Army commandos at the air force base in Pathankot on January 5, 2016. (AFP Photo)
Beside a burnt truck in the motor transport section of the Pathankot
Air Station, about a kilometer from the imposing, heavily-guarded main gate, lay a crumpled camouflage jacket. This is where Garud commando Gursewak Singh
fell fighting terrorists early on Saturday morning.
Not far from there, a group of about 50 commandos of the elite National Security Guards sat on the ground, their weapons on their laps or beside them. Most had removed their masks and none of them was talking.
Their faces betrayed no emotion, only extreme exhaustion. The three-and-a-half day gun battle to eliminate six terrorists who attacked the base had ended only a few hours before.
About a 100 metres away from the motor transport section is a wall of the sprawling air base. In some places it is as high as 10 feet and has concertina wires, a type of barbed wire. In other places, only wiring marks the boundary of the airfield.
Very close to the transport section is a row of neatly painted houses with manicured gardens. These are residential quarters for airmen and their families. On the road in front, chain tracks from armoured vehicles were still fresh. They led to the technical area, where, in an enclosure of about 15 feet by 20 feet neatly marked out by tape, lay the bodies of five terrorists. They were all in green military fatigues.
"There are some dugouts here, part of old structures and had very thick vegetation. Perhaps that is why the terrorists holed up here," a Garud commando in full battle gear, explained to reporters. "We used bulldozers to remove the vegetation as we moved slowly first to corner and then eliminate them."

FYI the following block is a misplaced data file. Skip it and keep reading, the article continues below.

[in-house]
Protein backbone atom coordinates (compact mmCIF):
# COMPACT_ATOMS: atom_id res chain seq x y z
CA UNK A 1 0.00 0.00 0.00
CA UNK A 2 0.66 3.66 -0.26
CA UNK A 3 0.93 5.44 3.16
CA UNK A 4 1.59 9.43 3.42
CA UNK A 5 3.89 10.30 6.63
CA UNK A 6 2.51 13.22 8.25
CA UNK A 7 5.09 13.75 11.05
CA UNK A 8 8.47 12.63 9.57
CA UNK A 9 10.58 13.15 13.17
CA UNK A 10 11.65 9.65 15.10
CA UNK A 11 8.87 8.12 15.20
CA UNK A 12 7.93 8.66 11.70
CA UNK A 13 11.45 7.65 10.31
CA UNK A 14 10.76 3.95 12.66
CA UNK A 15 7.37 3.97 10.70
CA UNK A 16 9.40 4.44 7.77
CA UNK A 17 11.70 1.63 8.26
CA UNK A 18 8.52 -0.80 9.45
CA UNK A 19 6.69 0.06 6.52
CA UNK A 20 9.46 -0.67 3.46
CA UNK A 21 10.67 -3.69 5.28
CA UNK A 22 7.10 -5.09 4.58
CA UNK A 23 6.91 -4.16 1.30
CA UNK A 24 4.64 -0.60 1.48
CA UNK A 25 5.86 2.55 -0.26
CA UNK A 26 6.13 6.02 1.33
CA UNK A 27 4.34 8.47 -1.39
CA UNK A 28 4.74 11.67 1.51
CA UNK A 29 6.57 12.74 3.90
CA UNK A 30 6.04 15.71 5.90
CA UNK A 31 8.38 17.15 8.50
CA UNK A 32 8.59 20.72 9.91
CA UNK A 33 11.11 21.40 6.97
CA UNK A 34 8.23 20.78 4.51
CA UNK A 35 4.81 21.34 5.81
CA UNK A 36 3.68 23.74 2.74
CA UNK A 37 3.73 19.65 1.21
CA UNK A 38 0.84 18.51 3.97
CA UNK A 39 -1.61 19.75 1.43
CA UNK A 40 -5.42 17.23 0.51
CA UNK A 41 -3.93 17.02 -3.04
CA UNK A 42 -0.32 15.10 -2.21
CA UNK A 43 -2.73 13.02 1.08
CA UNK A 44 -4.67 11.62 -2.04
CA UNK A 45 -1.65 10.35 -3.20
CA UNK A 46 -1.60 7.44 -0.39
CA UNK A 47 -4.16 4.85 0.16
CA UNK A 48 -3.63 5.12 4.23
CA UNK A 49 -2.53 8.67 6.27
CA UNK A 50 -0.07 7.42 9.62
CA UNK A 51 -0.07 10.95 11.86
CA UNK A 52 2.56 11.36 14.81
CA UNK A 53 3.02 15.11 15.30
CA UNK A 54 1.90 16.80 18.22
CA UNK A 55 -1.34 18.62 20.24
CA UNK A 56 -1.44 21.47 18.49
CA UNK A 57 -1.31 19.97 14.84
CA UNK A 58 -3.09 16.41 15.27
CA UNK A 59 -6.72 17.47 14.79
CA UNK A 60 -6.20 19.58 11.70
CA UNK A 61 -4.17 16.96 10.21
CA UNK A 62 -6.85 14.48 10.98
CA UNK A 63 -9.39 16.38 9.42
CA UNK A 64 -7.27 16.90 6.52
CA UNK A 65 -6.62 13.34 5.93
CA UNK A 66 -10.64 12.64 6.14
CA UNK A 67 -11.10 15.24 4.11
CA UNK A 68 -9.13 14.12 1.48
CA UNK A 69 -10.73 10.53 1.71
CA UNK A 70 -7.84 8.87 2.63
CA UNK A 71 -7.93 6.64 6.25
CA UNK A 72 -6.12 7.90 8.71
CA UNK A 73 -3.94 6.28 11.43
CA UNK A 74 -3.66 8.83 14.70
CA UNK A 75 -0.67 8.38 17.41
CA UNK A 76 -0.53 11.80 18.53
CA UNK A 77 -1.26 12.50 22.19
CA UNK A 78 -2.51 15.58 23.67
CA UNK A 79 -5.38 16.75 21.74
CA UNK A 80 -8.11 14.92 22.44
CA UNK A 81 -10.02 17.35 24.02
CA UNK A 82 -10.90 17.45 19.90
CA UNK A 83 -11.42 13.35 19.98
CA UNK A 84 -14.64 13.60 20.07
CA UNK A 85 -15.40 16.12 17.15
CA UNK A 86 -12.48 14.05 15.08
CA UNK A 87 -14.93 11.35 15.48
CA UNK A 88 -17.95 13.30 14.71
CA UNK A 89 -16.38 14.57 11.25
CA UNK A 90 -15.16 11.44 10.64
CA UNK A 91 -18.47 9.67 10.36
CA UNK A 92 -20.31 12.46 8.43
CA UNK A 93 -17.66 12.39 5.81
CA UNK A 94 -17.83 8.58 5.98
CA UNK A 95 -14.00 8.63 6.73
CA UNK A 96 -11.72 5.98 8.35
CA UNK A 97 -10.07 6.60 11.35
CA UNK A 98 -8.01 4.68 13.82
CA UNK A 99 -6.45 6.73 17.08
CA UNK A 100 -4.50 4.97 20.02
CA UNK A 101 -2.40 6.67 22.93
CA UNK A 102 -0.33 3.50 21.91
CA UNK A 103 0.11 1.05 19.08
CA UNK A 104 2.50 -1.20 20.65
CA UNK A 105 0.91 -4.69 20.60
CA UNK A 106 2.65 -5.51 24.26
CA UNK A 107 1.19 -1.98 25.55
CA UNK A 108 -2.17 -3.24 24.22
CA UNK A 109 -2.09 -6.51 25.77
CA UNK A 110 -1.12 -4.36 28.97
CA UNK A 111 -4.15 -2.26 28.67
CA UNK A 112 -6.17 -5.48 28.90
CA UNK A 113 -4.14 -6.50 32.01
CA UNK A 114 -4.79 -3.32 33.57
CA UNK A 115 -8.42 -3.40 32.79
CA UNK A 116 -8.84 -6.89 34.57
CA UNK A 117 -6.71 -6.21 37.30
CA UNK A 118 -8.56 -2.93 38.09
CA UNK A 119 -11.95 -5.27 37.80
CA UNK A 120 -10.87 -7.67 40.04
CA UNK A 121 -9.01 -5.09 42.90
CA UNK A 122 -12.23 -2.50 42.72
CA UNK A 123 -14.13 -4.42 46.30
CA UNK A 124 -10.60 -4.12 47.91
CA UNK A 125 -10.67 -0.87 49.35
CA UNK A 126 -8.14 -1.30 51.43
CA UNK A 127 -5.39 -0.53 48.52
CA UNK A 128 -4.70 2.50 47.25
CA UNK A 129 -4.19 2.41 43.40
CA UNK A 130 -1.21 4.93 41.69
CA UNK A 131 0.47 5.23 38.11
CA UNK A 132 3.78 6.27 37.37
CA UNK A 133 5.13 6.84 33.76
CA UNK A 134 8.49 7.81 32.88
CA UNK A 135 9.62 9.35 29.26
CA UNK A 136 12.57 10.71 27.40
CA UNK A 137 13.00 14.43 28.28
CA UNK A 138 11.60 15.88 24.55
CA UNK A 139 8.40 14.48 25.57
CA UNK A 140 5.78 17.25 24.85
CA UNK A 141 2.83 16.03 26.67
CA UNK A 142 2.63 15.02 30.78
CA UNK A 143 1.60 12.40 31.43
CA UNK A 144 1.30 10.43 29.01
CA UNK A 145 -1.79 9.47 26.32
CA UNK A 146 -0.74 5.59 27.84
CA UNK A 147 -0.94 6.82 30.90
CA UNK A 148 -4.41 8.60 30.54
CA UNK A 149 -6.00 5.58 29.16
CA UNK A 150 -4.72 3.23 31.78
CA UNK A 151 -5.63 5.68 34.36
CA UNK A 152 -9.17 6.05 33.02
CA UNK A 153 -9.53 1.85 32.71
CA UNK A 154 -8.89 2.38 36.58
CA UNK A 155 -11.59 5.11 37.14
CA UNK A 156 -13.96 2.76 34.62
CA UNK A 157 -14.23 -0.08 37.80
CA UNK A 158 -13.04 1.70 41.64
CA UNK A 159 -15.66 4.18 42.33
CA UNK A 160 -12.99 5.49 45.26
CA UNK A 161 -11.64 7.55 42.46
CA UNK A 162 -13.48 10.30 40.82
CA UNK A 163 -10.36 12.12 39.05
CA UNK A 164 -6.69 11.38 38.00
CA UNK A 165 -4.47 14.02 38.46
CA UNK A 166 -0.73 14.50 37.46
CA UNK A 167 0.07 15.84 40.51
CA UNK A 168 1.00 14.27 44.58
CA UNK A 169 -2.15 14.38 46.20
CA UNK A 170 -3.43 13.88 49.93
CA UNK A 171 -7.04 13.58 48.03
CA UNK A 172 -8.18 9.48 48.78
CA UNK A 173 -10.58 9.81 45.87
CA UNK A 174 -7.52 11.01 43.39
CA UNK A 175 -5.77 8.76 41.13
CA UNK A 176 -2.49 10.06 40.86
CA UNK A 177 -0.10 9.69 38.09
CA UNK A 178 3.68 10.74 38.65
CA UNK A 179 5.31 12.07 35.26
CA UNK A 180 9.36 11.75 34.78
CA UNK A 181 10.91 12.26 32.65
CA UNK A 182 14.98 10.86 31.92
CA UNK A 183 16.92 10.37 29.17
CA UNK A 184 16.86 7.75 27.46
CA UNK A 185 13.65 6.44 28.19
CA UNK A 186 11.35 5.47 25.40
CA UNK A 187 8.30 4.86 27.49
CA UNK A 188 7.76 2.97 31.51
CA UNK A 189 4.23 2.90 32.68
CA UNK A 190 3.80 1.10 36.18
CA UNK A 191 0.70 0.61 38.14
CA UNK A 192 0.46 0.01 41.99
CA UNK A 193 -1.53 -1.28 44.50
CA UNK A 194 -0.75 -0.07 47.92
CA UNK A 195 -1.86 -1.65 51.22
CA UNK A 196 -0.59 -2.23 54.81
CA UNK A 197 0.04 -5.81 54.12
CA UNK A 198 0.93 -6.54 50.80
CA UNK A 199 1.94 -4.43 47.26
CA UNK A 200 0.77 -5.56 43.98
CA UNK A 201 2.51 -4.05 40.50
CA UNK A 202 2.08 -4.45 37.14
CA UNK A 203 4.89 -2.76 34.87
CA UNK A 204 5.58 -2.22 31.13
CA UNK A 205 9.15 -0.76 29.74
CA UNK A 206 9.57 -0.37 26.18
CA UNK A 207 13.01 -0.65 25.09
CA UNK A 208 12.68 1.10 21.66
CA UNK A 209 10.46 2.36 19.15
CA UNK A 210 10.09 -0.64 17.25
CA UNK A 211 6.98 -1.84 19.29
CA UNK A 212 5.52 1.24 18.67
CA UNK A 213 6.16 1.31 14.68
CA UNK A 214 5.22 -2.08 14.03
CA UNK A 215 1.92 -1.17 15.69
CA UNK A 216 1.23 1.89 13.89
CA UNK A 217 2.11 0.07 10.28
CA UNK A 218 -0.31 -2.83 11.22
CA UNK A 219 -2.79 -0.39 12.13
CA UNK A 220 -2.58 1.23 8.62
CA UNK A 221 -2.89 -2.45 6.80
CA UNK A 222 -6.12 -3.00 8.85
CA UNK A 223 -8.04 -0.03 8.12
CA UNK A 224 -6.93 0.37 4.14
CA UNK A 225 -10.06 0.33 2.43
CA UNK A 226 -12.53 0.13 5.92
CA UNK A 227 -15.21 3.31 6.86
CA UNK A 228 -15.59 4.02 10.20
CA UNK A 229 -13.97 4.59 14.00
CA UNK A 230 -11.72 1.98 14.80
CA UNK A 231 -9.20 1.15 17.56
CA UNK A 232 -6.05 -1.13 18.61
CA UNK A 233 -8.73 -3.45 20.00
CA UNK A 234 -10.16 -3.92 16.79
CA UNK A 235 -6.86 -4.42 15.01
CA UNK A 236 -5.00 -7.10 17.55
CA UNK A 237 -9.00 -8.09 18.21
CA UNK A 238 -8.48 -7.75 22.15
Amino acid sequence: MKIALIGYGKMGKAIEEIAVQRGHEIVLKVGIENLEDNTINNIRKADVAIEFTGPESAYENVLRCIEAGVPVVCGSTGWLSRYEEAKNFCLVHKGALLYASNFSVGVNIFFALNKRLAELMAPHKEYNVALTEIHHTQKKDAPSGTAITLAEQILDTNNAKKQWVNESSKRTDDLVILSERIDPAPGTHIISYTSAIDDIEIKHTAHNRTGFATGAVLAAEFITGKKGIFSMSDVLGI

It was here that Lieutenant Colonel Niranjan Kumar was killed
and his buddy seriously injured. A note circulated in the highest levels of the government says, "Lt Col Niranjan died accidentally when handling the dead body of a terrorist."
Most buildings in this part of the base were evacuated. "Had the terrorists got into residential quarters, we could have been looking at a hostage situation and casualties could have been huge," the Garud commando said.
When this reporter asked his name, he smiled and said, "operations are on, we don't wear name or rank tags."
Three blocks of living quarters separate an open ground and the Defence Security Corps (DSC) mess. Four soldiers were killed here when terrorists opened fire. "Havilder Jagdish of the DSC chased a terrorist and grappled with him bare-handed, killing him before he died," Air Commodore J S Dhamoon, who commands the base, said.
Diagonally opposite the DAC mess is the battered two-storied residential building where the last gun battle was fought. A portion of the building came down in the exchange of fire and multiple explosions. Burnt tree parts indicate the intensity of the operation to eliminate the last two terrorists; four had been killed on Saturday.
Firing had suddenly started from the first floor of this building on Monday. Nearly 24 hours later, hundreds of commandos and sniffer dogs were still checking the area for improvised explosive devices and booby traps.(Sudhi Ranjan Sen visited the base late on Tuesday evening)